First: Big news! We got a trio of new chickens! They are young Buff Orpingtons, and we are going to slowly introduce them to our current ladies. I asked a vet I work with how one does this, and she said it was similar to introducing cats to each other, which was basically already our plan. Both flocks are in adjacent coops in view of each other. At some point we'll let them come into contact and then we'll integrate the two groups.
Alexis noticed this tulip sent its stem right through an insect-feeding hole in a dead oak leaf. Go, life, go!
The Virginia creeper is awake and ready to cause some trouble!
My dad stayed over on Saturday and Sunday morning said goodbye to the dogs. The bright sunlight and full growth of weeds and flowers everywhere inspired me to take pictures of the house and yard:( Read more... )
Most of these Brooklyn Nature post pics are going to from Prospect Park, a nearly 600 acre Olmsted landscape, of which I explored a few hundred square feet. Alexis and I first looked at very early on Sunday morning, before the wreckage of Saturday night festivities had been cleared away. Here's the base of a planter, delightfully overgrown with moss and weeds.
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Virginia creeper Parthenocissus quinquefolia
People with tidy property will not tolerate Virginia creeper. It climbs up fences and walls and even spreads across insufficiently mowed lawns. But it's a good native New England plant that provides berries for birds to eat in the winter, and a dazzling fall display for humans in the fall. I've been carefully tolerating it in various locations of the yard in order to ensure its survival, while diligently removing oriental bittersweet and poison ivy. Virginia creeper appeared in the fall of 2006 as 365 urban species #264.
This vine is crawling up the fence between our little side yard and the front yard.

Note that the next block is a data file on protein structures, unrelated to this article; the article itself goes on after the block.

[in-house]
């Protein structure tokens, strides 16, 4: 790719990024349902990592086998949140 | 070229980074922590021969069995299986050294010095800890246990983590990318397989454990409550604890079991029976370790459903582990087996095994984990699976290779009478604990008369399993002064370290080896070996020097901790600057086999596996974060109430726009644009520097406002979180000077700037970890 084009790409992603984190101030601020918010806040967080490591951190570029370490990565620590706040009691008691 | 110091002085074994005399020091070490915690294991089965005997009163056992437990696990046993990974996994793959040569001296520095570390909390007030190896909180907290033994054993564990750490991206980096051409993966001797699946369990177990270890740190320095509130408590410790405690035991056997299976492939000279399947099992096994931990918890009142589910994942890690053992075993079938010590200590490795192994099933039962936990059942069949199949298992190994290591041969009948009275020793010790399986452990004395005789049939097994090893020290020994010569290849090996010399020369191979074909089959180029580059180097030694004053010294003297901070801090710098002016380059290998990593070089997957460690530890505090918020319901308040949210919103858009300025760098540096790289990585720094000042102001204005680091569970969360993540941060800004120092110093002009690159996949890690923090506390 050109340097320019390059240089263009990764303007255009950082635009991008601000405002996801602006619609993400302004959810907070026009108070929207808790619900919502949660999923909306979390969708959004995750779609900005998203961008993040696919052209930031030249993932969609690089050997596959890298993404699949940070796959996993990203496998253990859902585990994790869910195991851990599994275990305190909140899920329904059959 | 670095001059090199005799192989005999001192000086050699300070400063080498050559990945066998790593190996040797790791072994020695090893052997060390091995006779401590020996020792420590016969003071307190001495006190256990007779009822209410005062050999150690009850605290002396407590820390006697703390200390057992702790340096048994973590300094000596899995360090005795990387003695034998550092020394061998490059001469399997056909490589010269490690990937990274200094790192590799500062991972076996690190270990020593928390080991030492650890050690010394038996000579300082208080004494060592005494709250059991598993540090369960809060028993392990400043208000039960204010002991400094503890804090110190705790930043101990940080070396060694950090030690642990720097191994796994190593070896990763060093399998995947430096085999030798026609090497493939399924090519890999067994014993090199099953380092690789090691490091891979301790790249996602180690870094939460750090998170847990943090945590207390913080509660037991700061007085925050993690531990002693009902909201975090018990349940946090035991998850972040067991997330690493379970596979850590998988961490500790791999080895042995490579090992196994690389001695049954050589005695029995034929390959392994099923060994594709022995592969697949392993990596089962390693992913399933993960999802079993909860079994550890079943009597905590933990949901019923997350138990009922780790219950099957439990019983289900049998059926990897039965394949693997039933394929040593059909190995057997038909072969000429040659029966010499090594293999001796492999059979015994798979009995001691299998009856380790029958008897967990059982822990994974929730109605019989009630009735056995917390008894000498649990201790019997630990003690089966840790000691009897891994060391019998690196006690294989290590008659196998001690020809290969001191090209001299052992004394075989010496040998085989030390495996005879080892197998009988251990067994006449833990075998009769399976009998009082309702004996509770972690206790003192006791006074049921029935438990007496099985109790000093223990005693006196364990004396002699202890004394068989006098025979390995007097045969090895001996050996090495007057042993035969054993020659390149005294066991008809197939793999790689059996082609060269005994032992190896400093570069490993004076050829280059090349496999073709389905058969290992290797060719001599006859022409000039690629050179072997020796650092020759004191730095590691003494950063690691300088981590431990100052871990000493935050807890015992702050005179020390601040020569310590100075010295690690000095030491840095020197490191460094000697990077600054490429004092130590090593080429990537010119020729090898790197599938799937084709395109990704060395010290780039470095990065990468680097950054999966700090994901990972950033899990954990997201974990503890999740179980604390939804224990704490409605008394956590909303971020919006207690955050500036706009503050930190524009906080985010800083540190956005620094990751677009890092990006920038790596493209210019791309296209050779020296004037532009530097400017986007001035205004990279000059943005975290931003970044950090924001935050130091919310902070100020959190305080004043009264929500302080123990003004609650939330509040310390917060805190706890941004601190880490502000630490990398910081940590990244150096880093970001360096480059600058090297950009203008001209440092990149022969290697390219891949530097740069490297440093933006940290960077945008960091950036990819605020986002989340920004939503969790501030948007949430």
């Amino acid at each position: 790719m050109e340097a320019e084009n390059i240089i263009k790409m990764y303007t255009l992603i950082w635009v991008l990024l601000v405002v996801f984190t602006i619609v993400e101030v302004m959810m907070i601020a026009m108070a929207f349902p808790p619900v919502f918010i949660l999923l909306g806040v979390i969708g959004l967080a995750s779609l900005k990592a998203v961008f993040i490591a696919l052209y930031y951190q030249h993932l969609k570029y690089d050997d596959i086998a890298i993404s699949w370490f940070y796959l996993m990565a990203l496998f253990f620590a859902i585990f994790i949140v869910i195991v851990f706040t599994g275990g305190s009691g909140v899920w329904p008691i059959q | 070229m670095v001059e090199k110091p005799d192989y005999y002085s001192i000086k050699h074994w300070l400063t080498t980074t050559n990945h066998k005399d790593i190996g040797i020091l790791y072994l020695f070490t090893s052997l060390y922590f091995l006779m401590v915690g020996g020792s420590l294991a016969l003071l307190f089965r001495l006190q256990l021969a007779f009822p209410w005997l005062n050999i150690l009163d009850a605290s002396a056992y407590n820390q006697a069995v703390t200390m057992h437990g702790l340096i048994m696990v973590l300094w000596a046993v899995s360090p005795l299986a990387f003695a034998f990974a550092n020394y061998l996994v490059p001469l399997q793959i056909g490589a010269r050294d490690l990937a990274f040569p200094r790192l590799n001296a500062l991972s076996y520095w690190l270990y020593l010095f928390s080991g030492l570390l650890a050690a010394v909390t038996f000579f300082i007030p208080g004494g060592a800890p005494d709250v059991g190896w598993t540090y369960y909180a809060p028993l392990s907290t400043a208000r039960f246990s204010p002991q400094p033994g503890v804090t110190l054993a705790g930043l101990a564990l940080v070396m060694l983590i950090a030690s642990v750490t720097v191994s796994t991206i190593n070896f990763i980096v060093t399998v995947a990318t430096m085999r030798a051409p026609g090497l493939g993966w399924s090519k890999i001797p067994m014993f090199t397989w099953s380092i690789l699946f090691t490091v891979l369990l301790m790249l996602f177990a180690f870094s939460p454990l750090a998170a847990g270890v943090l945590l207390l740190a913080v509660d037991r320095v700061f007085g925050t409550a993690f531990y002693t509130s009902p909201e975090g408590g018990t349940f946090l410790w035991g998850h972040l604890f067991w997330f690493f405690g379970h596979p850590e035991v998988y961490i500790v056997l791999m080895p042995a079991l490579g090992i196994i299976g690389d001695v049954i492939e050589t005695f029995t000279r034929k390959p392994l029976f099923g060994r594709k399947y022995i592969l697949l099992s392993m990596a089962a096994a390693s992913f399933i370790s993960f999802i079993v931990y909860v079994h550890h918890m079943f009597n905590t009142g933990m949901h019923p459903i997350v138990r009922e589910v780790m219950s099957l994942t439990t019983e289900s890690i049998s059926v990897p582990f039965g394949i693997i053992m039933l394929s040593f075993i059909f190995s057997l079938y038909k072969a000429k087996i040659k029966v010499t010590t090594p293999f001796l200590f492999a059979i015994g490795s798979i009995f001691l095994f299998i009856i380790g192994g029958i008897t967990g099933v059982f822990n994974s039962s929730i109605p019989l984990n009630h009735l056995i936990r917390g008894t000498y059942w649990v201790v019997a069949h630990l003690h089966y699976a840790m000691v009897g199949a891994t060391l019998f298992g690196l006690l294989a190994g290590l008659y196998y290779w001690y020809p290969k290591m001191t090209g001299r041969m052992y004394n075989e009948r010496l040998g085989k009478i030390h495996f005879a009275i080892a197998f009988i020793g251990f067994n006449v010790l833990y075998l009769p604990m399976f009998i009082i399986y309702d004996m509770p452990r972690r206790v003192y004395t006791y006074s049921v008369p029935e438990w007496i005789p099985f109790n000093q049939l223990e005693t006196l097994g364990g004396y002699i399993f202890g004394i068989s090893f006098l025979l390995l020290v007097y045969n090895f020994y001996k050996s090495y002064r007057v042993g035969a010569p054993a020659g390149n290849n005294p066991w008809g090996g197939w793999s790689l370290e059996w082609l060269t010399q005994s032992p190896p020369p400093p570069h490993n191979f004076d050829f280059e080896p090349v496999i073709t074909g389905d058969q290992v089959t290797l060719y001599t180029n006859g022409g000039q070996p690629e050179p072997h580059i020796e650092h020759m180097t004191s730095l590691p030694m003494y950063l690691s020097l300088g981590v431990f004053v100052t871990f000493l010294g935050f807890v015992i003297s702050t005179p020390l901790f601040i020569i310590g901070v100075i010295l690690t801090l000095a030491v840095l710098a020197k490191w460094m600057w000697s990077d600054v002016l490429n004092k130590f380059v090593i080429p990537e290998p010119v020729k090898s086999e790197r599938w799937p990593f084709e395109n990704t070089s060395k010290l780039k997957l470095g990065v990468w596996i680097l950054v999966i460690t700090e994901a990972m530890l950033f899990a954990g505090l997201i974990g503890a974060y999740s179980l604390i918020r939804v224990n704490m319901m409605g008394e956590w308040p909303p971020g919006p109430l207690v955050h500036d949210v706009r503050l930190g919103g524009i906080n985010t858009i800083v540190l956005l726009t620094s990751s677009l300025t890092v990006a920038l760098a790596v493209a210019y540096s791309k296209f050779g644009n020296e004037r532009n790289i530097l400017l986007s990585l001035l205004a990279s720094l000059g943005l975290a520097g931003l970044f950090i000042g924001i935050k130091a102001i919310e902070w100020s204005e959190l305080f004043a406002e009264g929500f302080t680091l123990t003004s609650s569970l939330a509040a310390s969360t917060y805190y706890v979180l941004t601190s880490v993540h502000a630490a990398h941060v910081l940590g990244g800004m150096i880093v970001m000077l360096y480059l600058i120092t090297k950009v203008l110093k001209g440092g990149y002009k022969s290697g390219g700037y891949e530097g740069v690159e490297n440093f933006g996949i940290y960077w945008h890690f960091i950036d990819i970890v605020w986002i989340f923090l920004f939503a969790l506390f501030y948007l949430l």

Here's a fellow zookeeper and I in traffic on 93 on the way back from the Gilmour Bike Ride. Thanks so much to those of you who donated! I was mopey at first, but got quite a few donations and I'm honored by your generosity. The money goes to a terrific scholarship program; most of the riders on my team are scholarship recipients.
Would you like to see the ride?( Read more... )
I began taking a workshop today, at the UMass Extension eastern field station, which also happens to be the grounds of the Waltham Fields Community Farm. During the break I walked around the grounds. There were several derelict greenhouses, and some new ones under construction. The old greenhouses had become habitat for weeds. This small one is full of evening primrose.( Read more... )
On this day in 365 Urban Species: Still in Austin, away from computers. But we did see a big beautiful blue wasp.
Photos by cottonmanifesto. Location: Riverway/Jamaicaway, Brookline/Boston line.
Urban species #264: Virginia creeper Parthenocissus quinquefolia
Autumnal equinox has come and gone, and in Boston the green has begun to drain from the leaves. The sugar maples get all the credit for the beautiful colors of fall, but many other plants turn red and orange when the chlorophyll disappears. One the first and loveliest plants to turn is Virginia creeper, a woody perennial vine with distinctive leaves that have five leaflets. Like many vines, it vexes homeowners as it climbs over trees and shrubs, and fences and walls, creating an untidy appearance and spreading very quickly. Personally, I like it; it's native to our area, unlike oriental bittersweet, and it doesn't cause me the irritation that poison ivy does. Some authorities definitely consider it to be a noxious weed, and its berries and leaves contain toxic (to humans) amounts of oxalic acid.
Virginia creeper can grow in many different habitats, tolerating shady forests, but especially thriving along forest edges. It can grow near water, and can tolerate drought. An individual vine can grow to fifty feet long. In the best cases it climbs eyesores, adding lush and scruffy beauty to vacant lots and abandoned buildings. The berries are an important winter food source for songbirds, and, when they fall, feed skunks and other mammals.
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